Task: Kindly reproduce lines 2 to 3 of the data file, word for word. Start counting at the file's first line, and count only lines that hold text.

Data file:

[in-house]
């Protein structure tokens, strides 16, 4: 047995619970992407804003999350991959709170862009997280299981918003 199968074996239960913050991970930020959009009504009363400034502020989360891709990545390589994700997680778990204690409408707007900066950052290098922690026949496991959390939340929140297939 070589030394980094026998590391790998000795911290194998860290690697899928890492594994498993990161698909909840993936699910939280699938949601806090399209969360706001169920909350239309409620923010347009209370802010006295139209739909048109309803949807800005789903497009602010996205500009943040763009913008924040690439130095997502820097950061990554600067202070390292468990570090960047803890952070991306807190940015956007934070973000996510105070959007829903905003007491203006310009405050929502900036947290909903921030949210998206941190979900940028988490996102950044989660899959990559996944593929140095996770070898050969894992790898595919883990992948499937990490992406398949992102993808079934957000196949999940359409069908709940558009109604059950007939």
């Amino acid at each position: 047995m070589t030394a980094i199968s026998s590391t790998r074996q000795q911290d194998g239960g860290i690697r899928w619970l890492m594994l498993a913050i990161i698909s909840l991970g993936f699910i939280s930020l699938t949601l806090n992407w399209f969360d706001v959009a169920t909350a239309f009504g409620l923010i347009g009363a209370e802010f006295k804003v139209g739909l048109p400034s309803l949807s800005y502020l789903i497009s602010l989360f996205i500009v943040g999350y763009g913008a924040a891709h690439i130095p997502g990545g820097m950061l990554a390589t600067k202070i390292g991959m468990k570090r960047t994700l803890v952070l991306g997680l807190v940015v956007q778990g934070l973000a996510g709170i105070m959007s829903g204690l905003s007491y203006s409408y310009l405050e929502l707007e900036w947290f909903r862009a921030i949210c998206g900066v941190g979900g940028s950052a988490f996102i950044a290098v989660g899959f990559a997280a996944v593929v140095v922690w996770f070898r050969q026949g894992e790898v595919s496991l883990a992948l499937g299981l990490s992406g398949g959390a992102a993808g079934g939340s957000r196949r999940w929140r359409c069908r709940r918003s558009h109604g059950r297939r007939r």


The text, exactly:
């Protein structure tokens, strides 16, 4: 047995619970992407804003999350991959709170862009997280299981918003 199968074996239960913050991970930020959009009504009363400034502020989360891709990545390589994700997680778990204690409408707007900066950052290098922690026949496991959390939340929140297939 070589030394980094026998590391790998000795911290194998860290690697899928890492594994498993990161698909909840993936699910939280699938949601806090399209969360706001169920909350239309409620923010347009209370802010006295139209739909048109309803949807800005789903497009602010996205500009943040763009913008924040690439130095997502820097950061990554600067202070390292468990570090960047803890952070991306807190940015956007934070973000996510105070959007829903905003007491203006310009405050929502900036947290909903921030949210998206941190979900940028988490996102950044989660899959990559996944593929140095996770070898050969894992790898595919883990992948499937990490992406398949992102993808079934957000196949999940359409069908709940558009109604059950007939």
């Amino acid at each position: 047995m070589t030394a980094i199968s026998s590391t790998r074996q000795q911290d194998g239960g860290i690697r899928w619970l890492m594994l498993a913050i990161i698909s909840l991970g993936f699910i939280s930020l699938t949601l806090n992407w399209f969360d706001v959009a169920t909350a239309f009504g409620l923010i347009g009363a209370e802010f006295k804003v139209g739909l048109p400034s309803l949807s800005y502020l789903i497009s602010l989360f996205i500009v943040g999350y763009g913008a924040a891709h690439i130095p997502g990545g820097m950061l990554a390589t600067k202070i390292g991959m468990k570090r960047t994700l803890v952070l991306g997680l807190v940015v956007q778990g934070l973000a996510g709170i105070m959007s829903g204690l905003s007491y203006s409408y310009l405050e929502l707007e900036w947290f909903r862009a921030i949210c998206g900066v941190g979900g940028s950052a988490f996102i950044a290098v989660g899959f990559a997280a996944v593929v140095v922690w996770f070898r050969q026949g894992e790898v595919s496991l883990a992948l499937g299981l990490s992406g398949g959390a992102a993808g079934g939340s957000r196949r999940w929140r359409c069908r709940r918003s558009h109604g059950r297939r007939r």